Just remember the DVD for EXAMPLES (capitalization is mine)... don't copy the presentation, but learn from it and make it your own.
Andy the cardician
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Great if you can take routine you learned from a DVD and make it yours. This requires substantial experience.
It is way too easy to just mimic the whole presentation on DVD - hence the book advantage . . .
Cards never lie
INFANTINO
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I always felt that learning from book goes this route: printed word to eyes to brain to hands.

Learning from DVD or video goes like this: TV screen to hands.

When learning from DVD or video, you bypass the brain.
Andy the cardician
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The brain is still engaged, however the creative part - the left part - is not fully active.
Cards never lie
DomKabala
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When you learn magic from books the imagination has to kick in. You have to visualize yourself performing the trick and develop it to fit your style. Comprehension is acquired by slowly reading each step and fully understanding and absorbing it before going on to the next step. On the other hand, watching a DVD for example, one cannot help but copy the performer. This is inevitable because you usually don't notice youself doing it, but you do. So, IMHO books are superior. Becoming a member of an organization (IBM/SAM) will help tremendously because in every ring there are always members with skill levels above you and below you, so you can fit in no matter where your skill level lies.
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TheGiz
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Learn the moves from dvd's. Learn routines from books. I NEVER could have learned the vernon wand spin from a book. Seeing it performed made it MUCH easier.
I've passed over numerous effects because I didn't think the move would fool Stevie Wonder. Later SEEING an effect it blew my socks off.
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ViciousCycle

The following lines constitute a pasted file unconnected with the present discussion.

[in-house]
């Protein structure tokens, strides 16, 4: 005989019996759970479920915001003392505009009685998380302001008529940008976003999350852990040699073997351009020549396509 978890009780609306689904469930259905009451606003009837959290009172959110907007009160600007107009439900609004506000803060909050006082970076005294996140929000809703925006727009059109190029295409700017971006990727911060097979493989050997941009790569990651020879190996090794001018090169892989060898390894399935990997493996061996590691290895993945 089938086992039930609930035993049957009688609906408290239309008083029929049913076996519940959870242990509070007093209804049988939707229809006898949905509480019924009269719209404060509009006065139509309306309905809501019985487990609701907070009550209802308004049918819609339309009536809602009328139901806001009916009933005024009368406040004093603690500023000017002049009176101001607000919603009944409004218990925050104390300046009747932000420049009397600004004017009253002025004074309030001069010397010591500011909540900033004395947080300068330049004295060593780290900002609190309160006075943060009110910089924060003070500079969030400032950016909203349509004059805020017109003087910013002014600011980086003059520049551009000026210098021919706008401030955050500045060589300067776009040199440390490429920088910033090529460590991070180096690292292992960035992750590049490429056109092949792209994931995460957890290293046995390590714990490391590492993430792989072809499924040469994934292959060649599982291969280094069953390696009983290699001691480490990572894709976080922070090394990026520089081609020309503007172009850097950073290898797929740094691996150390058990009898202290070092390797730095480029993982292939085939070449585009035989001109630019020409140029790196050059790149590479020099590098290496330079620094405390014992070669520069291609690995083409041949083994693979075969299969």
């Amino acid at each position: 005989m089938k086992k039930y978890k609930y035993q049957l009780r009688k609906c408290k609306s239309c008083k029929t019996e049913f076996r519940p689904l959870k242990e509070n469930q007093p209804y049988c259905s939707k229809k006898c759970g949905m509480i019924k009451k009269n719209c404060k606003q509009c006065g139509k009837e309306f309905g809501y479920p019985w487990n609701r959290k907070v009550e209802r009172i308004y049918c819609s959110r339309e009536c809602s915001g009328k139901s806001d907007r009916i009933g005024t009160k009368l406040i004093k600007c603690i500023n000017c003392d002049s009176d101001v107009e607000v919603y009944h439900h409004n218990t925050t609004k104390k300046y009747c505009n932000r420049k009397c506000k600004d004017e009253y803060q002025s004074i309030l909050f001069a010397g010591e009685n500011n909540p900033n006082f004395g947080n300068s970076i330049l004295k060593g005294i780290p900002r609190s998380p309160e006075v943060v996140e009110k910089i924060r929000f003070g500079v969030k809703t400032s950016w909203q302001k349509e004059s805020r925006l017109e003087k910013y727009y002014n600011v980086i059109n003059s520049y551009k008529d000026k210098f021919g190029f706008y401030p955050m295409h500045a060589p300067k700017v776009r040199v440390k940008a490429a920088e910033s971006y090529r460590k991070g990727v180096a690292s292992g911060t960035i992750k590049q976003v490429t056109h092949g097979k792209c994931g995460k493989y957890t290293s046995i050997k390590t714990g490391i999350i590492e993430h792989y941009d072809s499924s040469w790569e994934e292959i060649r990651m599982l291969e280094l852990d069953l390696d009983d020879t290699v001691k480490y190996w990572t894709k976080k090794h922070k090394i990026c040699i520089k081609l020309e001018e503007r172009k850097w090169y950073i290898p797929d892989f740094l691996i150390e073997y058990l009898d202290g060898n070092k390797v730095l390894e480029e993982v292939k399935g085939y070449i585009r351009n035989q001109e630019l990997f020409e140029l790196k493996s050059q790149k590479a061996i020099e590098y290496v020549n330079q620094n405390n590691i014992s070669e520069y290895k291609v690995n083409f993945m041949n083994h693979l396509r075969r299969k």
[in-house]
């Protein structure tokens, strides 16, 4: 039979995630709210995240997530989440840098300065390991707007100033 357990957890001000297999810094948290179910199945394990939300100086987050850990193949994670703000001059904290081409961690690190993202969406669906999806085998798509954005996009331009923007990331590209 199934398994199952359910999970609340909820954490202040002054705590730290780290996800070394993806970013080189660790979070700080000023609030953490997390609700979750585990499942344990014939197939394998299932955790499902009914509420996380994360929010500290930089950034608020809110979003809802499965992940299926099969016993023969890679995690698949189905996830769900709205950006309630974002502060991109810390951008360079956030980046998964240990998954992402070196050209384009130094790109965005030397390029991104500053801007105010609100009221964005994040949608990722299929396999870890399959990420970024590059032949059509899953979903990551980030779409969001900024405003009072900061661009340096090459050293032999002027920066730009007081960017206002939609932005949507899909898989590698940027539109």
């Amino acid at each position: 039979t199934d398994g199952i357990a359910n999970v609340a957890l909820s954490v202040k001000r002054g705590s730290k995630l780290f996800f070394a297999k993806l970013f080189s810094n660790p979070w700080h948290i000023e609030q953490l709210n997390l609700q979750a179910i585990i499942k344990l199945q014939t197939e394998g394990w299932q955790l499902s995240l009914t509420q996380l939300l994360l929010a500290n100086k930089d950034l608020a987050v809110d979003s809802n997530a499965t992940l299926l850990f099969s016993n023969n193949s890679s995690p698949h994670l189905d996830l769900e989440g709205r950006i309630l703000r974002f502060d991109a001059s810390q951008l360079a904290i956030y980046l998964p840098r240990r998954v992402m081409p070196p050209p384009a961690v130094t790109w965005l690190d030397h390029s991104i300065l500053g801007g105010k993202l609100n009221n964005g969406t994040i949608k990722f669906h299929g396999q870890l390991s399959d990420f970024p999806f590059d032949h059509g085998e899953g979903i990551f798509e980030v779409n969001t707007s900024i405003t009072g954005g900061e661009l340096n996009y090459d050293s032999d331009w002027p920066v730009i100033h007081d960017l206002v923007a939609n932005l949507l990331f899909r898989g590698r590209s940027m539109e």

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I'm a book-lover, but a DVD like Reed McCormick's "Classic Palming With Coins" serves to bring out some points that cannot be conveyed with words or pictures. One of the paradoxes of palming is that you have to make everything look as natural as possible while the nature of what you're doing makes it impossible to be 100% natural. Watching Reed's hands as he went about his presentation was valuable. I get to see his hands in constant use over the course of an hour of footage
mark1991
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Hi there,

I started out using books, and they should be the basis for your study!

However, if there is something in particular that you either don't understand or want to research more, then DVDs can show you real life, real-time performances!

I am a lover of both, but I do own more books which makes me a little biased I suppose.

Many thanks

Magical Mark Watson
(mark1991)
http://magicnewstelevision.com/mn/magicalmark



Magical Mark Watson - Christian magician, juggler, puppeteer, all-round entertainer and lover of Christ!
Slappy
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My first "Magic Book" was "Stars of Magic". I was soooo frustrated, I almost gave it up...But NOW, I refer back to it all the time. Keep those books and one day you will see the fog has lifted...
"Help, I've got a silver ball stuck on my thumb"
KyleThorson
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Raleigh, NC
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Quote:
On 2007-02-07 12:33, mark1991 wrote:

However, if there is something in particular that you either don't understand or want to research more, then DVDs can show you real life, real-time performances!

Magical Mark Watson
(mark1991)


I agree, I think books are wonderful and I will always start there, but I also see the value in seeing how its performed in real life. Just the other day I was watching a DVD and picked up a little something that I completely missed from the book I was reading and it made all the difference in the world.

Kyle